Under the new proposal, the regime for investment funds will become more complicated. First, income from all types of domestic investment funds will be subject to Swiss withholding tax. Excluded are capital gains and income from real estate (also excluded under the present regime) and interest income in accordance with a paying agent regime (i.e. provided that the paying agent is a taxable person and the income is paid to corporate or foreign investors). Secondly, indirect interest income received through domestic or foreign investment funds will also be subject to Swiss withholding tax, provided that such income is paid through a Switzerland-based paying agent to an individual based in Switzerland.
Further, the reform proposal requests that the indirect interest income subject to the withholding tax from structured products and investment funds is separately identified in order to enable the paying agent to deduct the withholding tax based on the residence of the investor. If the necessary identification data on the fund or structured product is not available, the full amount of income will be subject to Swiss withholding tax. The same rules apply to accumulated profits in case of accumulation funds. In this case, the withholding tax must be paid by a paying agent, even in the absence of the corresponding cash flow to the paying agent.
The scope of the Swiss withholding tax will further be extended to include the substitute payments, i.e. payments that replicate capital assets subject to Swiss withholding tax, provided that the income is paid through a Switzerland-based paying agent. This concerns, for example, payments under securities lending and repo transactions, which replicate interest payments or Swiss-source dividends. Withholding tax on substitute payments for Swiss-source dividends under a security lending is already currently paid, however, based on practice applied by Swiss financial institutions. This practice will be implemented in the Withholding Tax Act in course of the reform. Substitute payments will be subject to the paying-agent regime. However, substitute payments, which replicate Swiss-source dividends cannot profit from the usual exemption, i.e. payments to foreign and corporate investors remain subject to Swiss withholding tax.
Further, as an exception to the general rule, the paying agent of the debtor and not the holder qualifies as a taxable person in case of substitute payments.
Voluntary application of the paying agent regime
For Switzerland-based issuers of notes and collective investment schemes, the change to a paying agent-based regime is voluntary. These parties can choose whether they will continue to apply the currently existing debtor-based regime or will switch to the paying agent regime. No such choice is provided to foreign issuers, foreign collective investment schemes or in respect of structured products and substitute payment – in all these cases the application of the paying agent regime is mandatory.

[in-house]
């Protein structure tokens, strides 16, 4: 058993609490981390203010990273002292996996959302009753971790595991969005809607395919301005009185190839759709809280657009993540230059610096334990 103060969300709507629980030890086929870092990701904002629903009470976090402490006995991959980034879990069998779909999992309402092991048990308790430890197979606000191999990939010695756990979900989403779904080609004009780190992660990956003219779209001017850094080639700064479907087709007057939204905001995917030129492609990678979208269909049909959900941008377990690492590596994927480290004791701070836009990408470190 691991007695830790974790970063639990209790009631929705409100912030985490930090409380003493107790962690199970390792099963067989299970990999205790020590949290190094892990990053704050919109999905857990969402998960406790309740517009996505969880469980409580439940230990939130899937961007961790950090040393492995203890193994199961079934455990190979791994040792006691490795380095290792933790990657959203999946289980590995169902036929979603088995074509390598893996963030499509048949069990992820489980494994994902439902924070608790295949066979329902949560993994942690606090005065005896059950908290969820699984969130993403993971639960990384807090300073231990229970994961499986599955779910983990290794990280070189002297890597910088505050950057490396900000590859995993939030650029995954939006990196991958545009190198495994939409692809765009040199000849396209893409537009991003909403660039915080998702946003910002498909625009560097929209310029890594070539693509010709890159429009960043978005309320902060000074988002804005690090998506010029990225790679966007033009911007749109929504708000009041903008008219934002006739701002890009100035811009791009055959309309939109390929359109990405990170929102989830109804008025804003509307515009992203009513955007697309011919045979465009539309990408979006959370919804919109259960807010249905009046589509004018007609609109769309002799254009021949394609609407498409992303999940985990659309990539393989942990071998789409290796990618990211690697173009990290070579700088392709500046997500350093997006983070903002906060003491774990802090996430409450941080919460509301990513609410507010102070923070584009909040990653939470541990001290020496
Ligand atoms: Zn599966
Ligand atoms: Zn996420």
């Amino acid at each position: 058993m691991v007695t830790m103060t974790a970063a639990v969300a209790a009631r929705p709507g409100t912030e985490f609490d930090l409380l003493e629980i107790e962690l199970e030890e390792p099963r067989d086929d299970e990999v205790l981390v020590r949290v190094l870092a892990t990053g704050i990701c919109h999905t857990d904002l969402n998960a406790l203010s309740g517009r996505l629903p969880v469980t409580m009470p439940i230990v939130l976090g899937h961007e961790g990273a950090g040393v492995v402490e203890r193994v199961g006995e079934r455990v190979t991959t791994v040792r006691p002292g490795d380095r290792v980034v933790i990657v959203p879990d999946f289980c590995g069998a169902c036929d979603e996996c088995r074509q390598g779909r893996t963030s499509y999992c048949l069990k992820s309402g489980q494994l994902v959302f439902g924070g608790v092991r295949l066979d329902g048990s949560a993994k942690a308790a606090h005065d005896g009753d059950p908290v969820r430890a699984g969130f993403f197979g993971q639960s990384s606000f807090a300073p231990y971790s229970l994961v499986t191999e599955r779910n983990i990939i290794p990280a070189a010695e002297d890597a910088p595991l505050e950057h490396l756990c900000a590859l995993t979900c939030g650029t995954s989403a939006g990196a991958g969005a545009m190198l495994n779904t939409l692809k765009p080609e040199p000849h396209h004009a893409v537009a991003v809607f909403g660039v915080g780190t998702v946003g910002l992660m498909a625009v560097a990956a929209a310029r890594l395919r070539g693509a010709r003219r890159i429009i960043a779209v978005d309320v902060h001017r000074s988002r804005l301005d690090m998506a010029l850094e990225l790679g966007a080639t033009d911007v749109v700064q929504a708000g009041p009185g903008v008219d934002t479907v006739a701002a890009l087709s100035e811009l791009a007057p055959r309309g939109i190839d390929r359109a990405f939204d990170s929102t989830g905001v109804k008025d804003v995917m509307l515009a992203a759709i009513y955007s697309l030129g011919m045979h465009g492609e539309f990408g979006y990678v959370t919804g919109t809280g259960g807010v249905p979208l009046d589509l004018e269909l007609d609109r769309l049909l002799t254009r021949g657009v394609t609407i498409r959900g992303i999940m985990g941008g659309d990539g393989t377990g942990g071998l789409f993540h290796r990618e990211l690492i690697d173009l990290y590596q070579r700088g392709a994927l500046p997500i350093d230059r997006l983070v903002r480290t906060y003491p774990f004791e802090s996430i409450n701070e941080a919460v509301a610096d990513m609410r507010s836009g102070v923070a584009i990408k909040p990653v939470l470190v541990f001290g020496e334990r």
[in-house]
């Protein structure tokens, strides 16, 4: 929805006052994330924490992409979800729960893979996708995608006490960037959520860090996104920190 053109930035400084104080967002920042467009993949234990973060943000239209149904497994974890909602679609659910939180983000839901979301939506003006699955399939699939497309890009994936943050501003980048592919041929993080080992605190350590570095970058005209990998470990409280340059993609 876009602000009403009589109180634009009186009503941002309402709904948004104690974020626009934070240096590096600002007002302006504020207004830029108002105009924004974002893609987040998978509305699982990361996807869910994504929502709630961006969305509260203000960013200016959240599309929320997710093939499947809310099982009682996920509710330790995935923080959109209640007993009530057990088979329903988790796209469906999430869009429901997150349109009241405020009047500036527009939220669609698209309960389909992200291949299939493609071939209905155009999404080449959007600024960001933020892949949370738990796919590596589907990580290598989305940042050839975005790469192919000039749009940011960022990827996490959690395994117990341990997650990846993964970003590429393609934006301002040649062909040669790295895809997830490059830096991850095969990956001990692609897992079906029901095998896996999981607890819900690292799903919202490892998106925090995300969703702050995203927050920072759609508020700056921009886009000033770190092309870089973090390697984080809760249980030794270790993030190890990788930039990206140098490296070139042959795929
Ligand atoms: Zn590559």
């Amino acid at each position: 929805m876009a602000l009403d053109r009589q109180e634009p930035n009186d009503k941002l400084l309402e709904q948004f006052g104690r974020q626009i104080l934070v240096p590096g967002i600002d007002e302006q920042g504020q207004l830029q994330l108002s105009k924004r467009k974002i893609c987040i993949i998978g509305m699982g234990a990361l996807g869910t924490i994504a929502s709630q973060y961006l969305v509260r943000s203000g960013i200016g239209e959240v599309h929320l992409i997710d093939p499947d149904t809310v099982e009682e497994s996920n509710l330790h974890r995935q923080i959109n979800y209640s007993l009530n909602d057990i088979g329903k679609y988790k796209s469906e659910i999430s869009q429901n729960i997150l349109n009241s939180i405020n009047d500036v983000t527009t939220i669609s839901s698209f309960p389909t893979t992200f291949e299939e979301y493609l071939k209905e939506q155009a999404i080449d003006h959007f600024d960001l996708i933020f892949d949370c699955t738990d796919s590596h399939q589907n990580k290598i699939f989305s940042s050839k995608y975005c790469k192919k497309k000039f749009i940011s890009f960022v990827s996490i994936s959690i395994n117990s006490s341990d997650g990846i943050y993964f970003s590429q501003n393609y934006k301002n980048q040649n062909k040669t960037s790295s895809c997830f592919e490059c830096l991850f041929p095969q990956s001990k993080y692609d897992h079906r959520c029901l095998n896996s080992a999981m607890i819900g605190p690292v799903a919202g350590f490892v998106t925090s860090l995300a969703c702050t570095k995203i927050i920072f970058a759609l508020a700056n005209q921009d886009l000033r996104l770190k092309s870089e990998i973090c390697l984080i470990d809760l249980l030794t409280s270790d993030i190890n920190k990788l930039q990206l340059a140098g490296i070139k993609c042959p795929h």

Position of the paying agents
One of the more problematic provisions of the reform is the position of the paying agents. Under the new regime, the paying agent becomes a taxpayer and bears the ultimate liability, including criminal liability, for the correct withholding and transfer of the withholding tax. The issuer, on the other hand, is discharged from any liability in the event of non-compliance. In that respect, the new paying agent regime is fundamentally different from the existing arrangements where a paying agent, normally an agent of an issuer, performs withholding and reporting under a service agreement.
The reform seeks to alleviate the position of the paying agent with a number of measures. First of all, the paying agent will only be subject to criminal liability in case of non-compliance for intentional violations. Under the normal rules, taxpayers are subject to criminal liability also in case of negligent violations. This relief seeks to address in the first instance the situation of incorrect interpretation of law or facts, e.g. when a paying agent erroneously determines that a particular product or payment is not subject to the withholding tax. This, however, does not release the paying agent from its obligation to deliver the withholding tax due.
Further, the proposal provides for a time-limited compensation to the paying agents at the cost of the federal budget. For a certain period, which is yet to be determined, after the new law comes into force, paying agents will be entitled to retain a portion of the withholding tax as a compensation for the implementation costs of the regime. The exact percentage of such compensation is yet to be determined.
After the expiry of this grace period, paying agents will be expected to shift the costs to the clients or carry them themselves.
Over the past few years, there have been movements towards the liberalisation of the Swiss interest withholding tax regime. For example, in 2019 the Swiss Federal Tax Administration introduced a new beneficial practice on the use of proceeds in Switzerland with respect to foreign bonds, guaranteed by a Swiss parent company. This was already a move in the right direction and facilitated to a certain extent the external financing for Swiss headquartered groups. However, the long discussed abolition of the Swiss withholding tax on interest with respect to foreign or Swiss corporate lenders/noteholders and change to a paying agent system for Swiss individuals is still required to enable Swiss companies to directly issue notes through Swiss vehicles. The April 2020 proposal tries to find a viable solution, and, if introduced, it will become more attractive for Swiss companies to raise financing out of Switzerland.
Nevertheless, the reform also contain a number of issues, which need to be fixed or clarified. For example, the funding of withholding tax in case of accumulating funds and in case of trusts may be practically problematic, especially taking into account that Swiss withholding tax amounts to 35%. The rules in respect of liability of the paying agents and the provisions concerning indirect interest income, structured products and foreign investment funds should definitely be discussed in the current consultation process and be subject to further clarifications – hopefully without jeopardising the long-awaited reform project itself, but by finding viable and practical compromises and solutions for the involved stakeholders.
Susanne Schreiber and Elena Kumashova